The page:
Levels of DNA damage represent the dynamics between damage formation and removal. Therefore, to better interpret human biomonitoring studies with DNA damage endpoints, an individual’s ability to recognize and properly remove DNA damage should be characterized. Relatively few studies have included DNA repair as a biomarker and therefore, assembling and analyzing a pooled database of studies with data on base excision repair (BER) was one of the goals of hCOMET (EU-COST CA15132). A group of approximately 1911 individuals, was gathered from 8 laboratories which run population studies with the comet-based in vitro DNA repair assay. BER incision activity data were normalized and subsequently correlated with various host factors. BER was found to be significantly higher in women. Although it is generally accepted that age is inversely related to DNA repair, no overall effect of age was found, but sex differences were most pronounced in the oldest quartile (>61 years). No effect of smoking or occupational exposures was found. A body mass index (BMI) above 25 kg/m2 was related to higher levels of BER. However, when BMI exceeded 35 kg/m2, repair incision activity was significantly lower. Finally, higher BER incision activity was related to lower levels of DNA damage detected by the comet assay in combination with formamidopyrimidine DNA glycosylase (Fpg), which is in line with the fact that oxidatively damaged DNA is repaired by BER. These data indicate that BER plays a role in modulating the steady-state level of DNA damage that is detected in molecular epidemiological studies and should therefore be considered as a parallel endpoint in future studies.


Correspondence regarding the Perspective “Addressing the importance of microplastic particles as vectors for long-range transport of chemical contaminants: perspective in relation to prioritizing research and regulatory actions”

Glüge, Juliane; Ashta, Narain Maharaj; Herzke, Dorte; Lebreton, Laurent; Scheringer, Martin

Important clarifications regarding the long-range environmental transport of chemical additives contained in floating plastic debris are presented.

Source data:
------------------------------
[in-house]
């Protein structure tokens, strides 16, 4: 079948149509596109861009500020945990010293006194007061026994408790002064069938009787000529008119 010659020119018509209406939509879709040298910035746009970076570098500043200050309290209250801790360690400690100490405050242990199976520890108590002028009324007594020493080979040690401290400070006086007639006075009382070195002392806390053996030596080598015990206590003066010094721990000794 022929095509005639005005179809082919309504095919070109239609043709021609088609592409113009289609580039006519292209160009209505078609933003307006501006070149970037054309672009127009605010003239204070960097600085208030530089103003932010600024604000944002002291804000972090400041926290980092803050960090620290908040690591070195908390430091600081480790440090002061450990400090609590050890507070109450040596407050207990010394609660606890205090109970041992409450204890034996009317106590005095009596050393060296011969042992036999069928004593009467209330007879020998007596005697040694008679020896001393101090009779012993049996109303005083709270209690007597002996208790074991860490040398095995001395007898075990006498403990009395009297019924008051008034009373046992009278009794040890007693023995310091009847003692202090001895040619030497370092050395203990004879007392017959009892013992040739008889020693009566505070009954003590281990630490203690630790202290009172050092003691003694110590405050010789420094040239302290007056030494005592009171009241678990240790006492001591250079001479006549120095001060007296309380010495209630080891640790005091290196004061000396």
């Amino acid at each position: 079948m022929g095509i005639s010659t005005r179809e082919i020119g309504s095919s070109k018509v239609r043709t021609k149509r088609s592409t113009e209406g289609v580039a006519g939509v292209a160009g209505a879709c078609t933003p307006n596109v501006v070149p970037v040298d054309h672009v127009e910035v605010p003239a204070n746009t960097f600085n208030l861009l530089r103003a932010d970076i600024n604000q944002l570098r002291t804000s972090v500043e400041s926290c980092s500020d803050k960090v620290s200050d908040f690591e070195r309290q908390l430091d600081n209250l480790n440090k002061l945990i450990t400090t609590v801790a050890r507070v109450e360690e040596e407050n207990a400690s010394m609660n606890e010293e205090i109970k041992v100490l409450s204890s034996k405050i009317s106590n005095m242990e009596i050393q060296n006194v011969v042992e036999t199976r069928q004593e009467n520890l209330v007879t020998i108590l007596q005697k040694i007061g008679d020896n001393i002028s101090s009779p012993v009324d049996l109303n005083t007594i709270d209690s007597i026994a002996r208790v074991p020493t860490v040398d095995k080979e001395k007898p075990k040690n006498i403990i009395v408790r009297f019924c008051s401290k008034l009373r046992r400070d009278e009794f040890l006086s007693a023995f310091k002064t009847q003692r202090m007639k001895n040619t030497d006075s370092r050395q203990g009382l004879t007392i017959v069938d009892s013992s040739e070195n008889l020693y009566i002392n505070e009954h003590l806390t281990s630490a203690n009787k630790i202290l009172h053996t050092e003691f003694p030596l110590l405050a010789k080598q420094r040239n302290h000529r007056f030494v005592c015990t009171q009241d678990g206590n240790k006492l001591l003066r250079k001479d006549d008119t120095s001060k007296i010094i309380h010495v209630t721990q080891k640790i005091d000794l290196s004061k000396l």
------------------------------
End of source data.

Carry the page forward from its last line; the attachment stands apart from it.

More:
First documentation of plastic ingestion in the arctic glaucous gull (Larus hyperboreus)

Benjaminsen, Stine Charlotte; Bourgeon, Sophie; Herzke, Dorte; Ask, Amalie; Collard, France; Gabrielsen, Geir Wing

Arctic wildlife is facing multiple stressors, including increasing plastic pollution. Seabirds are intrinsic to marine ecosystems, but most seabird populations are declining. We lack knowledge on plastic ingestion in many arctic seabird species, and there is an urgent need for more information to enable risk assessment and monitoring. Our study aimed to investigate the occurrence of plastics in glaucous gulls (Larus hyperboreus) breeding on Svalbard. The glaucous gull is a sentinel species for the health of the arctic marine ecosystem, but there have been no studies investigating plastic occurrence in this species since 1994. As a surface feeder and generalist living in an area with high human activity on Svalbard, we expected to find plastic in its stomach. We investigated for plastic >1 mm and documented plastic ingestion for the first time in glaucous gulls, with a frequency of occurrence of 14.3% (n = 21). The plastics were all identified as user plastics and consisted of polypropylene (PP) and polystyrene (PS). Our study provides new quantitative and qualitative data on plastic burden and polymer type reported in a standardized manner establishing a reference point for future research and monitoring of arctic gulls on national and international levels.